Apparel, like any category, has unique challenges and opportunities. It’s still recovering from a slow 2020 when the category grew 26.4% compared to 42.6% for the Top 1000.
So what are online shoppers thinking about apparel buying online and across channels? Digital Commerce 360 in conjunction with Bizrate Insights surveyed 1,003 online shoppers in June 2023 to see where online shoppers stand.
Seven in 10 online shoppers are buying at least the same or more apparel online
One can’t help but conclude that with one in three online shoppers spending less on apparel in stores year over year that digital is the beneficiary and may be for some time to come.
Shoppers frequent store favorites
Retailers must understand that customer retention has important implications for purchasing apparel, with half of shoppers asserting they have their favorite stores and frequent them. Companies will need to be aggressive to become part of any apparel shopper’s routine, but the good news is that it will be worth the effort.
An understanding of fit and sizing also supports such a notion as 38% will go to retailers where purchases have been made in the past when looking for specific products.
Shoppers acknowledge that they like to get something new (31%) and update their wardrobes seasonally (30%). The web provides an opportunity for 20% to browse trends online and for 19% to look for new brands. When it comes to specifics, 18% shop mostly for special occasions and make purchases for social activities. Just 11% say their purchases are work-related, and work-from-home models may be a factor as wardrobe demands have changed.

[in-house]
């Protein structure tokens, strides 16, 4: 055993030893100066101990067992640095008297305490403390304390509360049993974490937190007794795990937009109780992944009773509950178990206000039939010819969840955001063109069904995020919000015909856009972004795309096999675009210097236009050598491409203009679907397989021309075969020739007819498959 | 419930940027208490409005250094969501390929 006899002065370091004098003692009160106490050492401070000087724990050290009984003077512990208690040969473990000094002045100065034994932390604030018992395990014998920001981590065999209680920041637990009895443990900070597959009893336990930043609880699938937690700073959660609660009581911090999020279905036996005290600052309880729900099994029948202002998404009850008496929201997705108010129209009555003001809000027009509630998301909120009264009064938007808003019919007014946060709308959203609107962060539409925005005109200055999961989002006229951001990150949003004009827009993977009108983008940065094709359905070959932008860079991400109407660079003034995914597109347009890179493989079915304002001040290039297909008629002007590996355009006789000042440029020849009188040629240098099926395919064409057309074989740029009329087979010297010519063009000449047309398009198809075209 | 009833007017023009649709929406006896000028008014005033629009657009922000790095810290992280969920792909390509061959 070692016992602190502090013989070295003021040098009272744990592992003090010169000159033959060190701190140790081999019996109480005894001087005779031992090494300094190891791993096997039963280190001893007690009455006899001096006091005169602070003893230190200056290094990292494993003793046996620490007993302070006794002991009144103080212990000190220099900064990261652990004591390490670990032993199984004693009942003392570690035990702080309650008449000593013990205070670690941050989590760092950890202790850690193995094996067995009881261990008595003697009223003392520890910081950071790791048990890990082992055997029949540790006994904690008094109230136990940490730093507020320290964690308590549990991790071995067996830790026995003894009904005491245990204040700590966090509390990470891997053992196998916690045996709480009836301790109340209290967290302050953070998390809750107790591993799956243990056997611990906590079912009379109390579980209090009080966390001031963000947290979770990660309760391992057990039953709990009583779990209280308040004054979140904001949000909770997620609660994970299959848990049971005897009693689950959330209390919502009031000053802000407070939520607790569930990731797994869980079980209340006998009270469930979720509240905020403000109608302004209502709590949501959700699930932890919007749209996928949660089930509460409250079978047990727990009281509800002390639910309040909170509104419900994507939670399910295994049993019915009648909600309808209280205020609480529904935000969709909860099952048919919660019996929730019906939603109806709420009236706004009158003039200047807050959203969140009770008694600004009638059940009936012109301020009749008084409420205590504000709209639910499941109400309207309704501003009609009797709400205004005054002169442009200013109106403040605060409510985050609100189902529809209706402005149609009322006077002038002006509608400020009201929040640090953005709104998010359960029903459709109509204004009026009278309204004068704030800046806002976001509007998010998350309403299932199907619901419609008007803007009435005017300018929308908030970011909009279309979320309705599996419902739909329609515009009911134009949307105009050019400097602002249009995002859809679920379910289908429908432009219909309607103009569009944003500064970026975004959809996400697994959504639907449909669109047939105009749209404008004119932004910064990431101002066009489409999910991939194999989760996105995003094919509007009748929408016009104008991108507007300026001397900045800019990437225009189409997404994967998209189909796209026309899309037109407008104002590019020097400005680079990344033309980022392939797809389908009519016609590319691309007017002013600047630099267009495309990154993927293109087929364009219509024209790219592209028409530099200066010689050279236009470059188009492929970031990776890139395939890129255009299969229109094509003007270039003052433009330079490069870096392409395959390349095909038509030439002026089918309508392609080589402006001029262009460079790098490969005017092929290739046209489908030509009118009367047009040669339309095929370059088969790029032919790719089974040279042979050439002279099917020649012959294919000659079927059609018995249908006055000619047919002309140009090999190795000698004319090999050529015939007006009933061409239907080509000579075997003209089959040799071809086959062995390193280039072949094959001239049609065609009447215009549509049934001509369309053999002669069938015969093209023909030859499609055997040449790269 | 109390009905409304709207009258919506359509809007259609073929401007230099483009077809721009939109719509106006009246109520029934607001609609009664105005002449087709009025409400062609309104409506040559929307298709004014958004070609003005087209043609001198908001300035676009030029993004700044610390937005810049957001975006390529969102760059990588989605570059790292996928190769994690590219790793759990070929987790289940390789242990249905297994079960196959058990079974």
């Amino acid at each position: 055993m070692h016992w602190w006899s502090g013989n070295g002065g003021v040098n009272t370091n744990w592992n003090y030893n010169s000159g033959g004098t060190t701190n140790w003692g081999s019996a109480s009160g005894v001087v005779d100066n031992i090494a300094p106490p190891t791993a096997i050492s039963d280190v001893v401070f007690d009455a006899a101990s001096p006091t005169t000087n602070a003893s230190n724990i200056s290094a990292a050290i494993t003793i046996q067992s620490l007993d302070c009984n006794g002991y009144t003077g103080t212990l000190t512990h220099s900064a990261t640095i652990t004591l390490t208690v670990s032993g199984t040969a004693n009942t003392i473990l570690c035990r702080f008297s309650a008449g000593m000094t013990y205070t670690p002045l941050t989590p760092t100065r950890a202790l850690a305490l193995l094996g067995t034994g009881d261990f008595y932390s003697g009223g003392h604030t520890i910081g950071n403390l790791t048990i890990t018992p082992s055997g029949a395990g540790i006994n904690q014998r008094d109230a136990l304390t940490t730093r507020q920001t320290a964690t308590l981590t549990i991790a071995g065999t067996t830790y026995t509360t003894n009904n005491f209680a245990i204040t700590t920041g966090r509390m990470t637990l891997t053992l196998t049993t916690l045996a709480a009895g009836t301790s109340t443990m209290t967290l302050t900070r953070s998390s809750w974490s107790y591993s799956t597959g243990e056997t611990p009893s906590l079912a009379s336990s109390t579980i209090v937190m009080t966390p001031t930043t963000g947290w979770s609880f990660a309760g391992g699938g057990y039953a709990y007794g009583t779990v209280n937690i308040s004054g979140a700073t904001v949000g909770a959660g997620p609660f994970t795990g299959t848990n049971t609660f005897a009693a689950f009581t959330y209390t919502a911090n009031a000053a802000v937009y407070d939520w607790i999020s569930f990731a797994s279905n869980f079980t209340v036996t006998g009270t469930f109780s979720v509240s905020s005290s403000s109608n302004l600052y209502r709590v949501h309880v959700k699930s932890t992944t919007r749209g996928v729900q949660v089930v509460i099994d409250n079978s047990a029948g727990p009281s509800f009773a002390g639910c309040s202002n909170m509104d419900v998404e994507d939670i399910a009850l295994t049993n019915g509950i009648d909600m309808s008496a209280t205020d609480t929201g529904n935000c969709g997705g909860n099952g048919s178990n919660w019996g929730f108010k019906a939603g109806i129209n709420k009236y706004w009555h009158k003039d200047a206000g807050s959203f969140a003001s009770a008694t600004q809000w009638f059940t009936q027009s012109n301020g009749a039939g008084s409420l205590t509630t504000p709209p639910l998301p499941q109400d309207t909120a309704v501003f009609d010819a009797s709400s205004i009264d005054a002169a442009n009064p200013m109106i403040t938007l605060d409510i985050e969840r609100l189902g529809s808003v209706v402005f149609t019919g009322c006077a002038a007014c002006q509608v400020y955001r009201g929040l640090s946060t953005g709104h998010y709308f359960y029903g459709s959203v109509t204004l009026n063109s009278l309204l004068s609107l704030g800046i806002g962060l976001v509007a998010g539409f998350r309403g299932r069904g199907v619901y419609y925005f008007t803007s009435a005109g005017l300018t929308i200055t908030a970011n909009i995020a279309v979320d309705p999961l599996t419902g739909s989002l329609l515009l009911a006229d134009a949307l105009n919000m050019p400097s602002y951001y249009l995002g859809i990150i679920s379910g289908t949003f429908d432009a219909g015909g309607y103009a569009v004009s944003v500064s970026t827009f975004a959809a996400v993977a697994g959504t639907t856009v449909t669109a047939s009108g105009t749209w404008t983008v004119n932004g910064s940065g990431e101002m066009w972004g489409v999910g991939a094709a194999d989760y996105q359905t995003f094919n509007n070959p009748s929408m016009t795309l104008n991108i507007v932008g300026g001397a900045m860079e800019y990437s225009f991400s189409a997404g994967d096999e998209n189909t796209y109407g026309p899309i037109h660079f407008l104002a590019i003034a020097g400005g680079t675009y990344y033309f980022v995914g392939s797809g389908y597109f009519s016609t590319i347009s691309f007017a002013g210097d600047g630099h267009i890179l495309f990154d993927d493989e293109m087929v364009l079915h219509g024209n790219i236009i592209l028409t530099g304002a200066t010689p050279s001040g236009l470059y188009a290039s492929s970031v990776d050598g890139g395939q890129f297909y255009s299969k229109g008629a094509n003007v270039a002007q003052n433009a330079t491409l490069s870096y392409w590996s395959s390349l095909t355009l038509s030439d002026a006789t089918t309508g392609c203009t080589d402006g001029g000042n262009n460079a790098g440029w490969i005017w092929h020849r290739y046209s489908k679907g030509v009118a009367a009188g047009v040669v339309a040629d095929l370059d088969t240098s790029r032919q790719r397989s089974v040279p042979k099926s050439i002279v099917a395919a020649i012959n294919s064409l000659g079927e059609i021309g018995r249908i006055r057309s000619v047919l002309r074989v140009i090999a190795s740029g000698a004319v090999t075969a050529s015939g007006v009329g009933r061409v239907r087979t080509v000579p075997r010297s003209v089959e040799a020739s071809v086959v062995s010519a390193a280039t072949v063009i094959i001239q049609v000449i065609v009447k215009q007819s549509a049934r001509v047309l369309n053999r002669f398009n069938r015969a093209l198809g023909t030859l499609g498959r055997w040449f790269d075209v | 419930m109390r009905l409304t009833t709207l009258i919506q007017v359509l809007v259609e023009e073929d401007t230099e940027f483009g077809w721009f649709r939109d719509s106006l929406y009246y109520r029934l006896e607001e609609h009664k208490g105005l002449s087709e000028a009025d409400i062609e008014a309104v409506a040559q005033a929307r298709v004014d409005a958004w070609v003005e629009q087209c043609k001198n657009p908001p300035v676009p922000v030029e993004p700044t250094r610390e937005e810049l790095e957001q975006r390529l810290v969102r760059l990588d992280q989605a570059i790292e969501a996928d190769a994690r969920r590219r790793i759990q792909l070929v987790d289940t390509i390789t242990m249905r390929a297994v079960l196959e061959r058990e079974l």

Money still matters for 20% as they track retailer markdown strategies and only buy on sale.
I’m surprised to see that a lack of sales associates in stores pushes only 10% of those surveyed to buy online, as it is certainly challenging to hire in today’s employment climate. Additionally, it’s interesting that a lack of in-store inventory drives online buying more by 25%. Just 14% prefer to take advantage of store pickup options. There are many dynamics to monitor as shopper sentiments often shift over time.
Online shoppers use a multitude of features when shopping for apparel/accessories online focusing on targeted information that aids selection
Shoppers like to zero in on products, and it’s efficient to use search filters such as sizing, color or type, as 56% noted. It’s also significant that 46% appreciate the ability to compare products. Fit tools are also valuable, as sizing can be one of the biggest challenges when buying apparel. The fact that 13% find the ability to customize products also important may be a response to that as well.
First and foremost, 66% call out ratings and reviews as being most important. In the same vein, 34% enjoy seeing photos from other shoppers. Zoom is also a standard among apparel shoppers at 54%.
Online shoppers are accustomed to knowing products will be delivered. Additionally, a majority cited accurate delivery windows as high on the list of important website features.
Merchandising was more limited in its value but still had a role to play with new products (34%), product recommendations (29%), top sellers (25%) and trending products (19%) delivering the following importance results. Content was least significant and saw the following lower penetrations with videos (13%), how-to guides (12%), and livestreaming (6%) lower on the importance scale.
Apparel and accessory shoppers visit stores to see and try on products, save money and get products quickly
While the physical store is seeing sales decline, it still has a role to play for 63% of participants who enjoy trying on products while 59% appreciate seeing the merchandise in person. For 56%, it’s a timing issue when they need items quickly. Store shoppers are also likely to return products to the store (31%) as they prefer seeing a quick credit to their accounts.
Some shoppers want to have guaranteed inventory availability while the same number prefer to pick up in store (19%).
Money-savings always comes up strong. 45% cited their interest around in-store sales or promotions. Along the same lines, 43% don’t want to pay for shipping.
It’s nice to see that 28% of online shoppers want to support local/small businesses. There also appears to be a trust issue as 28% feel more confident about store purchases.
Online shoppers buy from a variety of retailers with Amazon attracting the most apparel, accessory and shoe shoppers